Are universities the only places where worthwhile scientific research can be successfully carried out? Such a proposition might come as a surprise to, say, the scientists of the world-renowned Hadley Centre for Climate Prediction and Research, attached to the UK Met Office, who are at the forefront of studies of global warming. Yet such seems to be the reasoning that ultimately lies behind the remarkable and controversial decision to close down Britain's three leading wildlife research centres at Monks Wood in Cambridgeshire, Winfrith in Dorset and Banchory near Aberdeen.
All three centres, which are part of the Centre for Ecology and Hydrology (CEH), have done wonderful work on advancing our understanding of the natural world. Wildlife and environmental bodies such as Friends of the Earth and the RSPB can scarcely credit why the centres are being closed at the very time when government has committed itself to halting losses in biodiversity by the year 2010. As revealed today in The Independent, the Government's own wildlife watchdog, English Nature, has voiced "major concerns" over the proposals and has appealed to CEH to think again.
The reason appears to lie in a particular view of how scientific research ought to be funded - and perhaps more importantly, what scientific research ought to be funded. The best public indication of this came in a highly significant exchange last month between Lord Sainsbury, the "science and innovation" minister responsible for NERC, and the Commons Select Committee for Science and Technology.
His Lordship praised NERC, the parent body of CEH, for grasping the nettle. "CEH has seen a fall in contract research in recent years," he claimed. It was becoming "too specialised". He went on: "In today's multi-disciplinary world, basic research increasingly should be done in a multi-disciplinary environment like universities."
So Monks Wood, Winfrith and Banchory shouldn't really be doing what they're doing at all. Universities should be doing it instead. Why? Let us tease out the reasons. One is about money. Environmental research, being often long-term and field-based, is expensive. Lord Sainsbury says that the CEH centres are not making enough money from letting private research contracts. This means they are more dependent than they might otherwise be on the Government's limited science budget, which the NERC helps to distribute.
They are thus taking up funding which the universities, prominent science budget customers themselves, would very much like to get their hands on. That is a view which undoubtedly finds sympathy on the NERC governing council: of its 18 members, no fewer than 11 are university professors or holders of senior university posts.
The other issue is less obvious. What does Lord Sainsbury mean by saying the centres are "too specialised" and need to go somewhere "multi-disciplinary"? In essence, he is referring to the fact that the centres focus on one discipline in particular: ecology. So he wants the work to be transferred to places where they do many things besides ecology. So he is questioning, even if implicitly, the value of ecology, or at least its centrality.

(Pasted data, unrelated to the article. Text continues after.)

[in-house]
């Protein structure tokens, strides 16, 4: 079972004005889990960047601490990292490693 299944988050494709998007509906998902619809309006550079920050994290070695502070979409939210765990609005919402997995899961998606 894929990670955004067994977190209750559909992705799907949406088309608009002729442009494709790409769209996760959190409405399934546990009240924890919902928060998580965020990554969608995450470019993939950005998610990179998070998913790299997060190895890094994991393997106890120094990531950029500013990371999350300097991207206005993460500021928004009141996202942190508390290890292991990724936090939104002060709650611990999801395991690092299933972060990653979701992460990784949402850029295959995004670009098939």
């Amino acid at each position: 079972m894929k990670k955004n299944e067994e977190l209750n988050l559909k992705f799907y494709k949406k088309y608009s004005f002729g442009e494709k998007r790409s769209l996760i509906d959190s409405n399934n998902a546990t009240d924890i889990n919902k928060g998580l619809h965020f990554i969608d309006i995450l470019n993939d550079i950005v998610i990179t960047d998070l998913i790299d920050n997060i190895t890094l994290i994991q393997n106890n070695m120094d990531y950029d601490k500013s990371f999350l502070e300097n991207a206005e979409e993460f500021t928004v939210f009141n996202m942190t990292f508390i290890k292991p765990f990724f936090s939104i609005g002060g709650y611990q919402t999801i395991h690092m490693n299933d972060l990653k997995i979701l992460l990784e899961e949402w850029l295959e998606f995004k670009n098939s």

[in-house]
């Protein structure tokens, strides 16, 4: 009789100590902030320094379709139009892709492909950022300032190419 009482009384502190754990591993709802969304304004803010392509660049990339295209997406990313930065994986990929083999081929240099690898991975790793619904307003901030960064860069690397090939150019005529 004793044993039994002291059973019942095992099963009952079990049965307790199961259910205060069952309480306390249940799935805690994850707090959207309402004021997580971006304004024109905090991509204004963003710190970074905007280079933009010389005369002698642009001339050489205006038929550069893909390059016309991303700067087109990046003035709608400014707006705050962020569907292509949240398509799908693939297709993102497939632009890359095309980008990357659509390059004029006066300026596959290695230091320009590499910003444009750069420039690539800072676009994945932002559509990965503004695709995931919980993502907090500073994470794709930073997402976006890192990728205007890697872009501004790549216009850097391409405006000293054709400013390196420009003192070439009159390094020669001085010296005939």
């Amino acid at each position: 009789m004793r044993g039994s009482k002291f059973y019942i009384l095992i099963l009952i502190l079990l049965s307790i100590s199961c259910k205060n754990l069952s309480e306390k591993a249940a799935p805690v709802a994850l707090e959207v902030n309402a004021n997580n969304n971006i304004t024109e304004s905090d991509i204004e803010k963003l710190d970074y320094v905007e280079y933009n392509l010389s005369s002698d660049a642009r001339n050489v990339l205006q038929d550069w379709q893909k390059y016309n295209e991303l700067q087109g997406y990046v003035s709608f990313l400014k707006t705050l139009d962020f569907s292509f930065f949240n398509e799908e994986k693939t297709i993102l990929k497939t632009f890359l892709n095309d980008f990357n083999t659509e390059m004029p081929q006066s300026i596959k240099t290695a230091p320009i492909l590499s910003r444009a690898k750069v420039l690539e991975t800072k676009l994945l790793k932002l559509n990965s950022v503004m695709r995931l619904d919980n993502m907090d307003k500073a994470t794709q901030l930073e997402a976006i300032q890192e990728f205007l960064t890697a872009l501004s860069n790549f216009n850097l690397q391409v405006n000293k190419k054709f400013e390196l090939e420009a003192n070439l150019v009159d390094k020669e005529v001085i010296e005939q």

In reality, the CEH centres are far from being ivory towers isolated from the world. Each is embedded in its local academic environment with strong ties, built up over many years, with universities and other research institutions. Their work, among the most accessible of any research body, includes the long-term effect of pesticides, the study of natural processes in natural habitats; the sustainable management of important species like grouse and red deer; and the assiduous monitoring of seabirds, butterflies and other environmentally sensitive wildlife, all of which are likely to be affected by climate change. The three threatened centres can fairly claim to have the best record long-term research record of any country in Europe, if not the world.
Yet there remains a view among some scientists that all this doesn't really count, doesn't really cut it, in the scientific stakes. Ecology, the study of the way organisms react with one another and with their environment, is a field-based discipline with its roots in natural history. Ecologists ask questions like how animal populations regulate their numbers. How do birds synchronise their breeding to coincide with food availability?
The universities are not the ideal bodies for this kind of research. For a start, there are very few ecologists. The big growth areas are in molecular biology and applied biology, such as food technology. Universities are a kind of academic free market: people go where the cash is and the opportunities lie. Where is the guarantee that they will suddenly be able to take over from Monks Wood, Winfrith and Banchory?
What we are witnessing is a clash of cultures between sexy, lab-based, cutting-edge science and slow, patient, plodding field-work. But our wildlife doesn't live in a lab. Ecology needs experienced field workers and, it seems, these are about to be squandered.
Unless the Government intervenes that is what will happen. Somebody very senior in Government must realise very soon what these cuts will mean, and intervene to stop them.
The writer is the author of 'Nature Conservation: a Review of The Conservation of Wildlife in Britain' (Collins)Reuse content